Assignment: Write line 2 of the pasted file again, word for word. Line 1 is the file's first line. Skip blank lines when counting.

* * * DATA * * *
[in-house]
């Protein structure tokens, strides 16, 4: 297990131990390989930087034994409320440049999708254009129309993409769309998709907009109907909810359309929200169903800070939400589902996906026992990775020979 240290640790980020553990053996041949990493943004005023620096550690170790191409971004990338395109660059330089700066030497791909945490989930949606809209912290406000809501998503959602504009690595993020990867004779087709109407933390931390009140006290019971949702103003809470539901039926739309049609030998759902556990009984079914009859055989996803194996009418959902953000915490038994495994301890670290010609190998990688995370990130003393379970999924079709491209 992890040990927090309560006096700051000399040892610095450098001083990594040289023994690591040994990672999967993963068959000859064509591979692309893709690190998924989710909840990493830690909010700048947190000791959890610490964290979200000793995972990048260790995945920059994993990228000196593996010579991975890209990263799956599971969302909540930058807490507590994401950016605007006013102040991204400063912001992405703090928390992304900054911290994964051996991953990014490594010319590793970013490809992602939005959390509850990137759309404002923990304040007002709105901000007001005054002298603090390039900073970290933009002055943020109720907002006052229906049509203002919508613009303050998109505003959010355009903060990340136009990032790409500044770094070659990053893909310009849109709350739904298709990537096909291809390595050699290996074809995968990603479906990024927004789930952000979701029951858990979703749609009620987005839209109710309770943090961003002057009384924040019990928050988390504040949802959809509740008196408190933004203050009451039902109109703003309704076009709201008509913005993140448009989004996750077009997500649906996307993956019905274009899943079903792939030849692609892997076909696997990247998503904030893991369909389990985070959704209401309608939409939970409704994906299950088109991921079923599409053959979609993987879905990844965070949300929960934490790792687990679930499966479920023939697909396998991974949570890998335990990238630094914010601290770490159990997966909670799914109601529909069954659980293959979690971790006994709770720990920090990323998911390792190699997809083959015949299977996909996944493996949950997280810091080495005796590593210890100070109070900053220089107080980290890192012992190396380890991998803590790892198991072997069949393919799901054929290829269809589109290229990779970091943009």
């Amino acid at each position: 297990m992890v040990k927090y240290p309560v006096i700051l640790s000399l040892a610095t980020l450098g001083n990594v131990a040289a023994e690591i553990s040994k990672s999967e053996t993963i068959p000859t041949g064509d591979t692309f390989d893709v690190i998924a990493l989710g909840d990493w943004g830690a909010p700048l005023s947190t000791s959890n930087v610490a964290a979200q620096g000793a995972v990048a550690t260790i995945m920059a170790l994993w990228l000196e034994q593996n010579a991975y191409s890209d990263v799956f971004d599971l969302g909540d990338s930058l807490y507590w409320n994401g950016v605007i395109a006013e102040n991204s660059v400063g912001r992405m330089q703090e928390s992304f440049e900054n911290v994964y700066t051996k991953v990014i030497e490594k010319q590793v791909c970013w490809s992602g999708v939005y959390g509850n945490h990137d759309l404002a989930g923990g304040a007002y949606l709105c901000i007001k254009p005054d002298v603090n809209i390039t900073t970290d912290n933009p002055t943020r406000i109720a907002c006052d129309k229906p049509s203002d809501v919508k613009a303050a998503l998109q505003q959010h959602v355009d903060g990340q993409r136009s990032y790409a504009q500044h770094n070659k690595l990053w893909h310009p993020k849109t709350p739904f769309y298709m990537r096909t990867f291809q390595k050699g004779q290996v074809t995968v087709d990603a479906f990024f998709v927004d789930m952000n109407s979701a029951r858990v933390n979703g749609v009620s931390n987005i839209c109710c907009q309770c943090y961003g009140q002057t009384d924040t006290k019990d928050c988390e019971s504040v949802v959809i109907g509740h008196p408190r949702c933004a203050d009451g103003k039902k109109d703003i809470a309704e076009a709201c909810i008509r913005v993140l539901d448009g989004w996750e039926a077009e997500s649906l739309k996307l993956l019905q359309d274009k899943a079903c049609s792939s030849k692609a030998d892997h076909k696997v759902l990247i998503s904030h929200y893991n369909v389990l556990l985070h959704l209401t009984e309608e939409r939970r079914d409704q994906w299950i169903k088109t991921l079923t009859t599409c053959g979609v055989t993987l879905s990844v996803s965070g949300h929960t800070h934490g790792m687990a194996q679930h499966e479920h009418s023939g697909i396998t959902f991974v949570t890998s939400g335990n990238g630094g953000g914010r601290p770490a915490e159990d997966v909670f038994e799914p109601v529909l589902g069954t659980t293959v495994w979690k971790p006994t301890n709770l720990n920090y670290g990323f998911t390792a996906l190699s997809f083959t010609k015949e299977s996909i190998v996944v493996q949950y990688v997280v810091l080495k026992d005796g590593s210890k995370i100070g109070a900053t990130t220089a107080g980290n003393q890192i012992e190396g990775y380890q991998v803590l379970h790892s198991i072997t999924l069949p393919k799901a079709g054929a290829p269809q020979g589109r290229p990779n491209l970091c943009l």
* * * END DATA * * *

């Protein structure tokens, strides 16, 4: 297990131990390989930087034994409320440049999708254009129309993409769309998709907009109907909810359309929200169903800070939400589902996906026992990775020979 240290640790980020553990053996041949990493943004005023620096550690170790191409971004990338395109660059330089700066030497791909945490989930949606809209912290406000809501998503959602504009690595993020990867004779087709109407933390931390009140006290019971949702103003809470539901039926739309049609030998759902556990009984079914009859055989996803194996009418959902953000915490038994495994301890670290010609190998990688995370990130003393379970999924079709491209 992890040990927090309560006096700051000399040892610095450098001083990594040289023994690591040994990672999967993963068959000859064509591979692309893709690190998924989710909840990493830690909010700048947190000791959890610490964290979200000793995972990048260790995945920059994993990228000196593996010579991975890209990263799956599971969302909540930058807490507590994401950016605007006013102040991204400063912001992405703090928390992304900054911290994964051996991953990014490594010319590793970013490809992602939005959390509850990137759309404002923990304040007002709105901000007001005054002298603090390039900073970290933009002055943020109720907002006052229906049509203002919508613009303050998109505003959010355009903060990340136009990032790409500044770094070659990053893909310009849109709350739904298709990537096909291809390595050699290996074809995968990603479906990024927004789930952000979701029951858990979703749609009620987005839209109710309770943090961003002057009384924040019990928050988390504040949802959809509740008196408190933004203050009451039902109109703003309704076009709201008509913005993140448009989004996750077009997500649906996307993956019905274009899943079903792939030849692609892997076909696997990247998503904030893991369909389990985070959704209401309608939409939970409704994906299950088109991921079923599409053959979609993987879905990844965070949300929960934490790792687990679930499966479920023939697909396998991974949570890998335990990238630094914010601290770490159990997966909670799914109601529909069954659980293959979690971790006994709770720990920090990323998911390792190699997809083959015949299977996909996944493996949950997280810091080495005796590593210890100070109070900053220089107080980290890192012992190396380890991998803590790892198991072997069949393919799901054929290829269809589109290229990779970091943009």